Tribal Baroque: Moments and Metamorphoses
Photographs by Dan Rubin
S.K. Thoth and Lila’Angelique, a duo known as Tribal Baroque, captivate audiences worldwide with their unique art of “prayformance,” in which they sing and dance, while simultaneously accompanying themselves on the violin with additional rhythm produced by bells strapped to their ankles. Their powerful voices range from Lila’s crystalline soprano to Thoth’s plangent countertenor, resonant baritone and guttural speech-singing, with which they weave deeply emotional narratives, all in an abstract language of their own devising.
They first met and began their collaboration at Central Park's Bethesda Terrace beside the monumental fountain featuring the iconic "Angel of the Waters" statue. Inspired by the Angel and by the lively acoustics of the sandstone arcade, they considered this to be their home base. Regardless of their wanderlust, they have managed to return almost every year to be re-inspired at their place of origin.
The essence of their art is in sound and motion, whereas a photographic image exists only in stillness and silence. Nevertheless, a photograph is capable of revealing aspects of their performance that would otherwise go unnoticed, and the camera's seemingly magical ability to stop time enables the viewer to grasp and contemplate fleeting moments that would vanish in the ceaseless blur of activity. These moments reveal nuances of gesture and expression, the infinite variety of forms taken by a dynamic body, the details of costume, makeup and facial expression, all taking on an extra measure of gravity and significance when presented within the glorious architectural setting.
About 20 years ago, long before meeting Lila'Angelique, Thoth performed alone at the Bethesda Terrace. When Dan chanced to pass by he was stopped in his tracks by the otherworldly music that was coming from a strangely and scantily clad figure who was simultaneously singing, dancing, and playing the violin with a passion and ferocity that seemed more than human. Dan stood transfixed until the end of the set; then, far too shy to attempt contact with such a fearsome creature, he wandered off with his thoughts. Over the following years, Dan would occasionally visit the park to watch Thoth and began taking photographs of the performances. Eventually he introduced himself and was glad to discover that Thoth was not such a fearsome creature after all. In the spring of 2009, Dan was surprised to see that Thoth was performing with a young woman with an extraordinary soprano voice, a partially shaved head, a somewhat ragamuffin style of dress, and a passionate intensity that seemed to match Thoth’s. Sensing the potential development of this pairing, Dan returned regularly to the park to document their evolution. As he witnessed the bond form between the two and the birth of Tribal Baroque, he has continued to photograph them on each of their subsequent annual visits to NYC.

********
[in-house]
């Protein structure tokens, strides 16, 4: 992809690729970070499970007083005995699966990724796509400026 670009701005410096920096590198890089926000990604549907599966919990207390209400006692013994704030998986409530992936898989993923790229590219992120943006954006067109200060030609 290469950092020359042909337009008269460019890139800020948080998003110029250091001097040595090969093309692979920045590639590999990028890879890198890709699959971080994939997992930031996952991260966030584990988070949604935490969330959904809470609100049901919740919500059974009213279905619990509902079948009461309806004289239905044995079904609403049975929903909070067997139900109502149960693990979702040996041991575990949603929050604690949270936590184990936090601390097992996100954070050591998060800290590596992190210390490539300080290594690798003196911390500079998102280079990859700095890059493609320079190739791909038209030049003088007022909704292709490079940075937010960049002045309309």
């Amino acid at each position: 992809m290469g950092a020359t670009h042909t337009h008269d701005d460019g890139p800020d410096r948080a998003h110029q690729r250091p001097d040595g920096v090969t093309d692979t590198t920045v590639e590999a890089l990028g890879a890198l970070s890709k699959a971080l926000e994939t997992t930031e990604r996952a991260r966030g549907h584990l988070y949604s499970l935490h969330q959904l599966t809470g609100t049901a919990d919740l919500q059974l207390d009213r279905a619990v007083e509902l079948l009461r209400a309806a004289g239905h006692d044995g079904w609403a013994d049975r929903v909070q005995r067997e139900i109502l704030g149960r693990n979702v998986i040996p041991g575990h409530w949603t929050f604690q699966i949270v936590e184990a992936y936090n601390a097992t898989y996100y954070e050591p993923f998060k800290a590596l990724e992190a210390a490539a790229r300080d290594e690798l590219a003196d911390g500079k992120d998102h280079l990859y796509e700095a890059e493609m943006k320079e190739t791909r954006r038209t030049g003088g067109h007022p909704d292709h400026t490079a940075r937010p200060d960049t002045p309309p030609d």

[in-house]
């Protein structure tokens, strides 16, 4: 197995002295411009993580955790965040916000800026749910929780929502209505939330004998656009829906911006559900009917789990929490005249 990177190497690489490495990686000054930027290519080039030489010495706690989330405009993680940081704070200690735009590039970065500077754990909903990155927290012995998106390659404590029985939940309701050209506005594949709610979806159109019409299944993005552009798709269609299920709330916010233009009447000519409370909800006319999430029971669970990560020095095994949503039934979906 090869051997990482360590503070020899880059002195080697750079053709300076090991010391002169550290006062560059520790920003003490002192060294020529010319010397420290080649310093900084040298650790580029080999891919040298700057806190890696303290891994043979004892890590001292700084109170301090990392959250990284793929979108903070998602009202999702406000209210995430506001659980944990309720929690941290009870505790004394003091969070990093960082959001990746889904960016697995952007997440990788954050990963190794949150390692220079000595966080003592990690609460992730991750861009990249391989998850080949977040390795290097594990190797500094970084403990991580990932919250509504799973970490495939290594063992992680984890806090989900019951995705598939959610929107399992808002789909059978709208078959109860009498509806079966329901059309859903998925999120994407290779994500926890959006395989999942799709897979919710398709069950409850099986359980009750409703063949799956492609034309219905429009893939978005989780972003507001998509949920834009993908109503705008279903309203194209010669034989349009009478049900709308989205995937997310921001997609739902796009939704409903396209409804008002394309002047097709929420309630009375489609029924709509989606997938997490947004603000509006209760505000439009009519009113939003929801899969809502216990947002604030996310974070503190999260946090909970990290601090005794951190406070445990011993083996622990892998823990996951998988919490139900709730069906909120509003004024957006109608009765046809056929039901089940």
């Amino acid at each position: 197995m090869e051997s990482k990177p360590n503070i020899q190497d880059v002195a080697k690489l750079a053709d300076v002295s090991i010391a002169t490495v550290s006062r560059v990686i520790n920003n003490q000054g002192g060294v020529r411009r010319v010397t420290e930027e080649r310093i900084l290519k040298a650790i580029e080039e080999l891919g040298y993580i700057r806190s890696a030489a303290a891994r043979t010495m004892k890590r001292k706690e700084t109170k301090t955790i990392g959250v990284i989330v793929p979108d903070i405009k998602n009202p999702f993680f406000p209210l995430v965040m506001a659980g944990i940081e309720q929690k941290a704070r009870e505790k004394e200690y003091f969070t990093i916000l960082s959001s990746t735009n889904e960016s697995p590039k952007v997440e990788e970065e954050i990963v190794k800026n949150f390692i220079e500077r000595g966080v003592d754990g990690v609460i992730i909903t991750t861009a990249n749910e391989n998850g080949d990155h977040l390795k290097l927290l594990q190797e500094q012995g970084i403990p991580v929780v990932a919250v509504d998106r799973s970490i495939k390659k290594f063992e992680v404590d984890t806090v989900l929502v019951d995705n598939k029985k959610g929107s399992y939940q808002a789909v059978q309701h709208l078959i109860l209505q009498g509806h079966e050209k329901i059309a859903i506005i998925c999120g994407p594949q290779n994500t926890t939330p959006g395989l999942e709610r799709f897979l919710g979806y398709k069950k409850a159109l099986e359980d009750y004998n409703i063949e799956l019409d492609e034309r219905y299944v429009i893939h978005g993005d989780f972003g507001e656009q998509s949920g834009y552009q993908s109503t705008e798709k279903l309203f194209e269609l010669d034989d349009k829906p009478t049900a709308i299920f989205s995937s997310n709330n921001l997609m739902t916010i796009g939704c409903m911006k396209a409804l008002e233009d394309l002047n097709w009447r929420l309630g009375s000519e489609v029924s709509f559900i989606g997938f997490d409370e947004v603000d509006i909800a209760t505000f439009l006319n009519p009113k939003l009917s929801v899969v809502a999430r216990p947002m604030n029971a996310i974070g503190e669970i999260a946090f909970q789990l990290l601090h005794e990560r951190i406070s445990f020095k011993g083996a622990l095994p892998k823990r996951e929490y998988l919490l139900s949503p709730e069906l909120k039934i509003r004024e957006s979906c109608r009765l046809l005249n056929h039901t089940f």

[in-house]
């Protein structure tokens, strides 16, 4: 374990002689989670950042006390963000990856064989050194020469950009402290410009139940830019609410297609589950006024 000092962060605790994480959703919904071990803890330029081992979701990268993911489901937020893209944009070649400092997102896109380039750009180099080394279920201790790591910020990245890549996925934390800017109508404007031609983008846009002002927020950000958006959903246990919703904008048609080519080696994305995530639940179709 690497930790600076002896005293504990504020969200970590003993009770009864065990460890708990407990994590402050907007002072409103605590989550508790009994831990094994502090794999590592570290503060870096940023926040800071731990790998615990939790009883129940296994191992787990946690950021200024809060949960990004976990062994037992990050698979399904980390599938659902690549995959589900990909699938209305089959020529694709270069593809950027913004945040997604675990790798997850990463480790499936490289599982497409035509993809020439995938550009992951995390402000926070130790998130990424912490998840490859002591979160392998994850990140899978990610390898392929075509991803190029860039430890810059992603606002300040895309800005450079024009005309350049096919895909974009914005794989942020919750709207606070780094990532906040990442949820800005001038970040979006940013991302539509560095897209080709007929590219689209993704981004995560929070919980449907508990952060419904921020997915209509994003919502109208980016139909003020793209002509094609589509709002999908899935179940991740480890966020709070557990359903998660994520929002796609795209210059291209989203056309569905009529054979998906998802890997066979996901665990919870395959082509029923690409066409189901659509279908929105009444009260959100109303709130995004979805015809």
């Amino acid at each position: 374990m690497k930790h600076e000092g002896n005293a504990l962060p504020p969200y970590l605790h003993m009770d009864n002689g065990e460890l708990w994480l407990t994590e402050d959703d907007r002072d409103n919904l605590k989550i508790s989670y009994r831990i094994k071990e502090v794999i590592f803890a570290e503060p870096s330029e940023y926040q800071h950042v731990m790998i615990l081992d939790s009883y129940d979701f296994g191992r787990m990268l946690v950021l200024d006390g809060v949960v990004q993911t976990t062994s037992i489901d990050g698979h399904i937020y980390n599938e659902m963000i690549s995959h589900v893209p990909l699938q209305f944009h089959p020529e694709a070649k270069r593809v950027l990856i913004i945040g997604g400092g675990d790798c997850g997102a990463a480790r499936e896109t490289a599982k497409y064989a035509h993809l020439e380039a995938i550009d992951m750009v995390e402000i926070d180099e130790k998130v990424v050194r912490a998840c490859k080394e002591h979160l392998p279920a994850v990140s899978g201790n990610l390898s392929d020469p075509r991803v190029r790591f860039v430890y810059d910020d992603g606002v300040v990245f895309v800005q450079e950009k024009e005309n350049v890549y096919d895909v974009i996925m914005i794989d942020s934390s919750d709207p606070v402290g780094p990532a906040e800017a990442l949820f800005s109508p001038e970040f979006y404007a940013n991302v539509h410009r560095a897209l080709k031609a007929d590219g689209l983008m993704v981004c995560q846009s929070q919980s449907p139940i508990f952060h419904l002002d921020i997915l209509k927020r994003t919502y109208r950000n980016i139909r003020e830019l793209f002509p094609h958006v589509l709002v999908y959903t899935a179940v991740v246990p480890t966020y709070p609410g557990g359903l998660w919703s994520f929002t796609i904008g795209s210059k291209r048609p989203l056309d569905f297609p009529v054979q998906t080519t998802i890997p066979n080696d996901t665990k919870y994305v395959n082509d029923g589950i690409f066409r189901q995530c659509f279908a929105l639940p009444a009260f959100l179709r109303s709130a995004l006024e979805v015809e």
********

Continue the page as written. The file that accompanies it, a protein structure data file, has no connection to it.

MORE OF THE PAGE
In addition to visually documenting Tribal Baroque's 2009-2016 seasons busking at Bethesda Terrace, many of the photographs employ various techniques, both in camera and with digital processing, that transform the straight image for expressive purposes. Most elementary is the conversion of color photos into monochrome; Dan began photography with film and retains a fondness for the classic look of black and white. Several approaches to offer a sense of motion in the still image include slow shutter speed, multiple exposures in camera and by means of digital collage. Digital processing was also used to create more fanciful representations of the dynamic duo with the look of old film processes such as solarization or with graphic media other than photography.
We invite you to explore the photographs in each image section on the menu above. Dan had a lot of fun creating the pictures in this exhibition and hopes that, even in this silent gallery, viewers will be able to feel something of the magic of Tribal Baroque.
Curated by Tina Seligman
The exhibit was originally installed at Flushing Town Hall October 13 - 21, 2018
with a special performance by Tribal Baroque on October 16